Old flames are reignited in the fifth and final book in the New York Times bestselling Jessica Darling series.
Captivated readers have followed Jessica through every step and misstep: from her life as a tormented, tart-tongued teenager to her years as a college grad stumbling toward adulthood. Now a young professional in her mid-twenties, Jess is off to a Caribbean wedding. As she rushes to her gate at the airport, she literally runs into her former boyfriend, Marcus Flutie. It’s the first time she's seen him since she reluctantly turned down his marriage proposal three years earlier–and emotions run high.
Marcus and Jessica have both changed dramatically, yet their connection feels as familiar as ever. Is their reunion just a fluke or has fate orchestrated this collision of their lives once again?
Told partly from Marcus’s point of view, Perfect Fifths finally lets readers inside the mind of the one person who’s both troubled and titillated Jessica Darling for years. Expect nothing less than the satisfying conclusion fans have been waiting for, one perfect in its imperfection. . . .
About the Author
Megan McCafferty is the New York Times bestselling author of the Jessica Darling series, which includes Sloppy Firsts, Second Helpings, Charmed Thirds, Fourth Comings, and Perfect Fifths. To find out more about Megan and the Jessica Darling series, visit MeganMcCafferty.com.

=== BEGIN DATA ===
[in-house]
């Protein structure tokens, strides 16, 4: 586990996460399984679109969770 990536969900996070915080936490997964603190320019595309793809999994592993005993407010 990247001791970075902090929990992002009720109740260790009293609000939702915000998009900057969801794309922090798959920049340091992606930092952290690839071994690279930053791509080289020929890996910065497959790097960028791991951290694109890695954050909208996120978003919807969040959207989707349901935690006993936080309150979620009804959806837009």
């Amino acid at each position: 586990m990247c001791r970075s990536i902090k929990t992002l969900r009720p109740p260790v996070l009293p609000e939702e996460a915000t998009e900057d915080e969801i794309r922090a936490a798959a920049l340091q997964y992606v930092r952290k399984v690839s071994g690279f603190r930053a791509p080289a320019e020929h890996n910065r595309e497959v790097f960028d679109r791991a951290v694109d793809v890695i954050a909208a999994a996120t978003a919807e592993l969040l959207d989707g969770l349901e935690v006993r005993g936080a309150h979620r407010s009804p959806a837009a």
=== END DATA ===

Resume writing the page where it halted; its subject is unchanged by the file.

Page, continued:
Praise for The Jessica Darling Series
“Megan McCafferty’s hilarious coming-of-age novels are getting better as Jess gets older. . . . Acidly funny, imaginatively profane and, above all, a sharp reflection of the what-do-I-do-now, postcollege dilemma.” —Miami Herald
“Judy Blume meets Dorothy Parker.” —The Wall Street Journal
“McCafferty looks at travails with humor as well as heart.” —People
“Jessica offers brilliant and cutting insights into the world of the adolescent about-to-be-a-woman.” —Chicago Sun-Times
“The books are a springboard for McCafferty’s hilarious pop-culture riffs. . . . The series has won her a legion of fans, from teens and college students to twentysomethings, mothers, and the occasional grandmother.” —Star-Ledger